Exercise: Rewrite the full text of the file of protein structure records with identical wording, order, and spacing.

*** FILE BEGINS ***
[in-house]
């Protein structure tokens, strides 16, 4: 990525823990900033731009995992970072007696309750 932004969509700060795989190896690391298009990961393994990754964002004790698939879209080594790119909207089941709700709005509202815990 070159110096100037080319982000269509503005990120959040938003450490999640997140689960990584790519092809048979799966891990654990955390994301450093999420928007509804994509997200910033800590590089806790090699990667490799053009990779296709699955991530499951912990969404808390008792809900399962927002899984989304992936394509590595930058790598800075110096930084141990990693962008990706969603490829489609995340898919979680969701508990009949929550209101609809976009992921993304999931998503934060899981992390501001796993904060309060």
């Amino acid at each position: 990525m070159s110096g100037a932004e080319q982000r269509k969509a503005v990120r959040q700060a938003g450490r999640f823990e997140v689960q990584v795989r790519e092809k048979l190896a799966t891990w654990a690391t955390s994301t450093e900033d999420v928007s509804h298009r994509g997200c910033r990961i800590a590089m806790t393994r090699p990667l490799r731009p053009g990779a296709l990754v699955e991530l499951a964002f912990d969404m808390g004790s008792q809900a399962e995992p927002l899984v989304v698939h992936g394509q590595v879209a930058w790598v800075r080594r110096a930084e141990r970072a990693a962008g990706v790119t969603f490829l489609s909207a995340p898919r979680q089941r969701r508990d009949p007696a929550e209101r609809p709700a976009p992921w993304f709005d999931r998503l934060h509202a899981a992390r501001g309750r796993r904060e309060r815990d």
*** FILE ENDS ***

[in-house]
């Protein structure tokens, strides 16, 4: 990525823990900033731009995992970072007696309750 932004969509700060795989190896690391298009990961393994990754964002004790698939879209080594790119909207089941709700709005509202815990 070159110096100037080319982000269509503005990120959040938003450490999640997140689960990584790519092809048979799966891990654990955390994301450093999420928007509804994509997200910033800590590089806790090699990667490799053009990779296709699955991530499951912990969404808390008792809900399962927002899984989304992936394509590595930058790598800075110096930084141990990693962008990706969603490829489609995340898919979680969701508990009949929550209101609809976009992921993304999931998503934060899981992390501001796993904060309060």
């Amino acid at each position: 990525m070159s110096g100037a932004e080319q982000r269509k969509a503005v990120r959040q700060a938003g450490r999640f823990e997140v689960q990584v795989r790519e092809k048979l190896a799966t891990w654990a690391t955390s994301t450093e900033d999420v928007s509804h298009r994509g997200c910033r990961i800590a590089m806790t393994r090699p990667l490799r731009p053009g990779a296709l990754v699955e991530l499951a964002f912990d969404m808390g004790s008792q809900a399962e995992p927002l899984v989304v698939h992936g394509q590595v879209a930058w790598v800075r080594r110096a930084e141990r970072a990693a962008g990706v790119t969603f490829l489609s909207a995340p898919r979680q089941r969701r508990d009949p007696a929550e209101r609809p709700a976009p992921w993304f709005d999931r998503l934060h509202a899981a992390r501001g309750r796993r904060e309060r815990d």